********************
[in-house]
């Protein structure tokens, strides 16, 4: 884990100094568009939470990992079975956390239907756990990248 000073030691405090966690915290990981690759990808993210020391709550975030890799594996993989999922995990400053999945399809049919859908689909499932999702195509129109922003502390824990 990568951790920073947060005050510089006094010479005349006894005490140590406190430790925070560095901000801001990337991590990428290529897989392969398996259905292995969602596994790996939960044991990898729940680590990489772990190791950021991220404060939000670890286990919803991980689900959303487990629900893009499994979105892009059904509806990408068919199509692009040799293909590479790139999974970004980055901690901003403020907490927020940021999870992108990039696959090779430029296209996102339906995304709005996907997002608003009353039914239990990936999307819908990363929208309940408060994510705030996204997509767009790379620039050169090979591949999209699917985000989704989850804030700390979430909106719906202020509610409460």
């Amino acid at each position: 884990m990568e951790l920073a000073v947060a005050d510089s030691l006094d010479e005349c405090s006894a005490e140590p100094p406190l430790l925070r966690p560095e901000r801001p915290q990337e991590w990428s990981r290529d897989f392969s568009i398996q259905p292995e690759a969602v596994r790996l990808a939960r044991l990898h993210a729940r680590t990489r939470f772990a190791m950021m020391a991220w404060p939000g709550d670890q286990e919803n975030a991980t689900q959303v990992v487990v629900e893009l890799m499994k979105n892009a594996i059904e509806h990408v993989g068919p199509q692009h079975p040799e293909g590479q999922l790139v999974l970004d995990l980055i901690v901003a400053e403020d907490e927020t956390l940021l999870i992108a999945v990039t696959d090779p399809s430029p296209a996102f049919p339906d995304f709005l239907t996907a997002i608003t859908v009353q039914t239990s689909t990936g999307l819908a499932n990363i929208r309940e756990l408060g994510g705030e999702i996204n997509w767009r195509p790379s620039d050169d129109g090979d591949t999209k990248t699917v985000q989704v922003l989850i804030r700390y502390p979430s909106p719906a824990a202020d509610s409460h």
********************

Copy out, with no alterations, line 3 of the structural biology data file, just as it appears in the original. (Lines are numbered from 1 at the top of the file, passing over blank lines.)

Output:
């Amino acid at each position: 884990m990568e951790l920073a000073v947060a005050d510089s030691l006094d010479e005349c405090s006894a005490e140590p100094p406190l430790l925070r966690p560095e901000r801001p915290q990337e991590w990428s990981r290529d897989f392969s568009i398996q259905p292995e690759a969602v596994r790996l990808a939960r044991l990898h993210a729940r680590t990489r939470f772990a190791m950021m020391a991220w404060p939000g709550d670890q286990e919803n975030a991980t689900q959303v990992v487990v629900e893009l890799m499994k979105n892009a594996i059904e509806h990408v993989g068919p199509q692009h079975p040799e293909g590479q999922l790139v999974l970004d995990l980055i901690v901003a400053e403020d907490e927020t956390l940021l999870i992108a999945v990039t696959d090779p399809s430029p296209a996102f049919p339906d995304f709005l239907t996907a997002i608003t859908v009353q039914t239990s689909t990936g999307l819908a499932n990363i929208r309940e756990l408060g994510g705030e999702i996204n997509w767009r195509p790379s620039d050169d129109g090979d591949t999209k990248t699917v985000q989704v922003l989850i804030r700390y502390p979430s909106p719906a824990a202020d509610s409460h």